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By "isomorphism" I mean any structure-preserving map with a structure-preserving inverse.

(Please accept my advance apology if this question is out of bounds. I sense that it's borderline, but I'm hoping it'll be considered in better taste than the typical "What is your favorite X?" question. I think a collection of great isomorphisms would be interesting because of what isomorphisms uniquely have the power to do: reveal deep and astonishing connections between seemingly unrelated fields of study; open a channel through which techniques and ideas can pass between disciplines; collapse two or many problems into one.)

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closed as not constructive by Pete L. Clark, Aryabhata, Rasmus, Tom Boardman, Qiaochu Yuan Aug 24 '10 at 12:01

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"By 'isomorphism' I mean any bijective, structure-preserving map." You shouldn't. Under that definition, the topological space $[0,1)$ is isomorphic to the unit circle. An isomorphism is a structure-preserving map with a structure-preserving inverse. –  Pete L. Clark Aug 24 '10 at 5:02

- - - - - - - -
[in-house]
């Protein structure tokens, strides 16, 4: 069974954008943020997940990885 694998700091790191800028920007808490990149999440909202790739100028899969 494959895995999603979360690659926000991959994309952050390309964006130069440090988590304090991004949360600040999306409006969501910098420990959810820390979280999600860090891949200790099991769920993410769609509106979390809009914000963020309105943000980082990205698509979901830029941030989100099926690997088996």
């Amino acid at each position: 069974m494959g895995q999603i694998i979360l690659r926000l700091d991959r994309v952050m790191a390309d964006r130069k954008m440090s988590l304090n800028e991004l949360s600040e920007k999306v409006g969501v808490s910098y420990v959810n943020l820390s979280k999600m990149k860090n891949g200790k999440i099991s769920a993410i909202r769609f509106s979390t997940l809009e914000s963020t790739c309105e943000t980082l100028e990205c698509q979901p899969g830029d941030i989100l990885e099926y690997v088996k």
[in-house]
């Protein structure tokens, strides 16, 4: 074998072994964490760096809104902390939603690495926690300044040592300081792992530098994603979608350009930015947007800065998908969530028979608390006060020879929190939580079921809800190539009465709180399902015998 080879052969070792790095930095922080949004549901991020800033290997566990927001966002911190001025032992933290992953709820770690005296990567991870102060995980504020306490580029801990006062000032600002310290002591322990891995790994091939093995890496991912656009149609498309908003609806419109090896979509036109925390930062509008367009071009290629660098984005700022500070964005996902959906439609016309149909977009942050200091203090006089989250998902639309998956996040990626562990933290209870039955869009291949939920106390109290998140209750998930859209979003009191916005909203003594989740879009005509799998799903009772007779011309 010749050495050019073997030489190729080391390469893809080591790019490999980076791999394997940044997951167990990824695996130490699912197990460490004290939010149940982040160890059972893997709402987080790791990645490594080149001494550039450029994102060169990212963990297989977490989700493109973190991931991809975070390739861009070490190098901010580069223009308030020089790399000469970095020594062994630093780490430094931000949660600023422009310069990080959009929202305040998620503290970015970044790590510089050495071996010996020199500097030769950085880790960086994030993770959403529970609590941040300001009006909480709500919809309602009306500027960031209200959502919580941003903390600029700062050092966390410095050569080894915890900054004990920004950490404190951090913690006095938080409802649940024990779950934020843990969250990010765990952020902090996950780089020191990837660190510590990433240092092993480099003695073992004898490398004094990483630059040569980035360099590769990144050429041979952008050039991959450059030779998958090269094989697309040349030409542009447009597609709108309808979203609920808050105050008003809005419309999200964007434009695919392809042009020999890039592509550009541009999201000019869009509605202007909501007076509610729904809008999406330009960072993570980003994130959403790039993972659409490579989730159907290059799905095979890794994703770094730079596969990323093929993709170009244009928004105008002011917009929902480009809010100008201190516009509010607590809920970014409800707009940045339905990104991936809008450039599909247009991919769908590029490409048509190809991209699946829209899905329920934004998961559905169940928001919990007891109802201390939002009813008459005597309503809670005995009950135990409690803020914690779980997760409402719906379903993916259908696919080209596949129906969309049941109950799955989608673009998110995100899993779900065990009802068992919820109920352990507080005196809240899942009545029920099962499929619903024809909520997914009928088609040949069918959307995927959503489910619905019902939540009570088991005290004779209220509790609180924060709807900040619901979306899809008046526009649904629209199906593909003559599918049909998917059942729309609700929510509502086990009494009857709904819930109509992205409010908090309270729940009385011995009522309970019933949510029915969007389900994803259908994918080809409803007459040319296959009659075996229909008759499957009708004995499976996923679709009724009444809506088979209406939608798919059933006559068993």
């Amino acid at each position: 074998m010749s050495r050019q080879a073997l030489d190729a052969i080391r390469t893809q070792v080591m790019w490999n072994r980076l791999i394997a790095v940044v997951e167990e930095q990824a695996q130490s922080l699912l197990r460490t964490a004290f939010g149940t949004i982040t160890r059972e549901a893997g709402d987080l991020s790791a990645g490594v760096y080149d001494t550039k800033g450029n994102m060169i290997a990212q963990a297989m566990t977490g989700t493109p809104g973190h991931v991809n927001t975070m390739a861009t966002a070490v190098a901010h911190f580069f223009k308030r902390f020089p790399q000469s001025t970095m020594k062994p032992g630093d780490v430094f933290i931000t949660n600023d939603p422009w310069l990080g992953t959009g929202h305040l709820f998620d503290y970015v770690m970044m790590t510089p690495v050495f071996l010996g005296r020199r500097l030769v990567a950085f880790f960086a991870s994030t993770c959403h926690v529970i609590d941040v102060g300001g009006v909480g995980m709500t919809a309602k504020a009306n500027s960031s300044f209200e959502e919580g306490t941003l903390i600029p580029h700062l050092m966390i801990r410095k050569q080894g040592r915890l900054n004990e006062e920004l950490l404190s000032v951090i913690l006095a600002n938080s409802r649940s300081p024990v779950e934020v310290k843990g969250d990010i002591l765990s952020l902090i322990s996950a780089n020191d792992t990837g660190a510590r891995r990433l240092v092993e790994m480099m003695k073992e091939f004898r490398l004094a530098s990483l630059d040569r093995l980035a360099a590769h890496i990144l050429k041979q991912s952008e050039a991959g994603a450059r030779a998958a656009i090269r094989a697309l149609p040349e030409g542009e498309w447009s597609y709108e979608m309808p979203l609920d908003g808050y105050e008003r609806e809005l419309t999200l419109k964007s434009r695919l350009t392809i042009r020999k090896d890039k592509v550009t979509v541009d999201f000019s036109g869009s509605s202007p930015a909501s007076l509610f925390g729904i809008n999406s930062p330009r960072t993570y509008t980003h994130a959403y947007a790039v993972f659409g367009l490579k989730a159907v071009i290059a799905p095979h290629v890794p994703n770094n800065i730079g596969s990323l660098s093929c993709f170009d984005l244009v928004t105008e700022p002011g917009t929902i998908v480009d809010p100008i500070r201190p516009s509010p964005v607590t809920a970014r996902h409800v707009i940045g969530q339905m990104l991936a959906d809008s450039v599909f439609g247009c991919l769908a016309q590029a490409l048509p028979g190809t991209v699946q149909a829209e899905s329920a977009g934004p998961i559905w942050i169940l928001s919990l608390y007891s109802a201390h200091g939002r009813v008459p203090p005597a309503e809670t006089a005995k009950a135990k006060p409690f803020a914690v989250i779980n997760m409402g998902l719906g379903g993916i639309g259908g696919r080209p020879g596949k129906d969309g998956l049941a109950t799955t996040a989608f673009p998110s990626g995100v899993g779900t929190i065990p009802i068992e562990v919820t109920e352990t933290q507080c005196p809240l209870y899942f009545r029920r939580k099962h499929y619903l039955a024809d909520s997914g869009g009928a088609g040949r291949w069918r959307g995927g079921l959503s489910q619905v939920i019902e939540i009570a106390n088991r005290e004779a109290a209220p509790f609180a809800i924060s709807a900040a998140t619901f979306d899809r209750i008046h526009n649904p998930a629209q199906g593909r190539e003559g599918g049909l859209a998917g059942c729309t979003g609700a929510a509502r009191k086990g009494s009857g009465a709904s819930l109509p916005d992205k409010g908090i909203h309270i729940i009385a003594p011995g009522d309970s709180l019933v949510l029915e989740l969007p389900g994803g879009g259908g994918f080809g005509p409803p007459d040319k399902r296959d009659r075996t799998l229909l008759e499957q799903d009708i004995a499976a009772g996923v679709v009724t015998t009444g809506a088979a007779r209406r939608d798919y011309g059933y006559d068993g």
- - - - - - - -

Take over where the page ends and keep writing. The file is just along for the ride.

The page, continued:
Right you are. Fixed. –  Jason Orendorff Aug 24 '10 at 6:10

4 Answers 4

The natural isomorphism between a finite-dimensional space and its double-dual.

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Isomorphism between the infinite spiral given by Riemann surface of $\log(z)$ and the punctured sphere.

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To follow previous answers, I would say the isomorphism between a finite-dimensional vector space and its dual, even though it isn't natural (MacLane & Birkhoff 1999, §VI.4, from Wikipedia).

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I like the idea that an $n$ dimensional vector space over the field $\mathbb{C}$ is isomorphic to $\mathbb{C}^n$

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What's the isomorphism between any $n$-dimensional vector space to $\mathbb C^n$? –  Rasmus Aug 24 '10 at 8:45
    
Sorry poor choice of words on my part. –  Digital Gal Aug 24 '10 at 15:16

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